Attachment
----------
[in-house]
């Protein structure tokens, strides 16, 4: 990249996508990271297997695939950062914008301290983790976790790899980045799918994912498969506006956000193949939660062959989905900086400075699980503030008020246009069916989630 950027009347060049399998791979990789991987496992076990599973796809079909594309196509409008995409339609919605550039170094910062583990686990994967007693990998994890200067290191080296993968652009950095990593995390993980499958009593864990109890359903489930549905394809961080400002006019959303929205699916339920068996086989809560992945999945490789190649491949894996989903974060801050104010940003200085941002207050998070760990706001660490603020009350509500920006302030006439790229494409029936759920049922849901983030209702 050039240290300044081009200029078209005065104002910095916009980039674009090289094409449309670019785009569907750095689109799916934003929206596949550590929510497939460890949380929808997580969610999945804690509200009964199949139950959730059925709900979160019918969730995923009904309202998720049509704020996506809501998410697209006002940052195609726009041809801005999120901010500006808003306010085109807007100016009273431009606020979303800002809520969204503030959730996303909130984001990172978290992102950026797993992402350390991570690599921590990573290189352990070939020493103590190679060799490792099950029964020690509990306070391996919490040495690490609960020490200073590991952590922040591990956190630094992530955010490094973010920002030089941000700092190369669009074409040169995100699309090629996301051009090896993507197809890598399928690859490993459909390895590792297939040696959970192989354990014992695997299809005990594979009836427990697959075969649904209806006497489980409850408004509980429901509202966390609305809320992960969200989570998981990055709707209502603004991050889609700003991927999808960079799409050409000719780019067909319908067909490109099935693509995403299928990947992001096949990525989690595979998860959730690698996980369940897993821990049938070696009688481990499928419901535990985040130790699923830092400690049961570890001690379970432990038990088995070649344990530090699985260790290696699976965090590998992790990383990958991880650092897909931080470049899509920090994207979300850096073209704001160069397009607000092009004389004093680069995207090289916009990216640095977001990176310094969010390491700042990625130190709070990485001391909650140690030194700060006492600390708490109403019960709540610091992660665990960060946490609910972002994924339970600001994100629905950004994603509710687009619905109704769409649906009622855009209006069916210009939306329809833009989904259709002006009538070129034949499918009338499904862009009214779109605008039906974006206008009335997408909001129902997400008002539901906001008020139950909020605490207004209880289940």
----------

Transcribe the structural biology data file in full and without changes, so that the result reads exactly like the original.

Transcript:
[in-house]
């Protein structure tokens, strides 16, 4: 990249996508990271297997695939950062914008301290983790976790790899980045799918994912498969506006956000193949939660062959989905900086400075699980503030008020246009069916989630 950027009347060049399998791979990789991987496992076990599973796809079909594309196509409008995409339609919605550039170094910062583990686990994967007693990998994890200067290191080296993968652009950095990593995390993980499958009593864990109890359903489930549905394809961080400002006019959303929205699916339920068996086989809560992945999945490789190649491949894996989903974060801050104010940003200085941002207050998070760990706001660490603020009350509500920006302030006439790229494409029936759920049922849901983030209702 050039240290300044081009200029078209005065104002910095916009980039674009090289094409449309670019785009569907750095689109799916934003929206596949550590929510497939460890949380929808997580969610999945804690509200009964199949139950959730059925709900979160019918969730995923009904309202998720049509704020996506809501998410697209006002940052195609726009041809801005999120901010500006808003306010085109807007100016009273431009606020979303800002809520969204503030959730996303909130984001990172978290992102950026797993992402350390991570690599921590990573290189352990070939020493103590190679060799490792099950029964020690509990306070391996919490040495690490609960020490200073590991952590922040591990956190630094992530955010490094973010920002030089941000700092190369669009074409040169995100699309090629996301051009090896993507197809890598399928690859490993459909390895590792297939040696959970192989354990014992695997299809005990594979009836427990697959075969649904209806006497489980409850408004509980429901509202966390609305809320992960969200989570998981990055709707209502603004991050889609700003991927999808960079799409050409000719780019067909319908067909490109099935693509995403299928990947992001096949990525989690595979998860959730690698996980369940897993821990049938070696009688481990499928419901535990985040130790699923830092400690049961570890001690379970432990038990088995070649344990530090699985260790290696699976965090590998992790990383990958991880650092897909931080470049899509920090994207979300850096073209704001160069397009607000092009004389004093680069995207090289916009990216640095977001990176310094969010390491700042990625130190709070990485001391909650140690030194700060006492600390708490109403019960709540610091992660665990960060946490609910972002994924339970600001994100629905950004994603509710687009619905109704769409649906009622855009209006069916210009939306329809833009989904259709002006009538070129034949499918009338499904862009009214779109605008039906974006206008009335997408909001129902997400008002539901906001008020139950909020605490207004209880289940």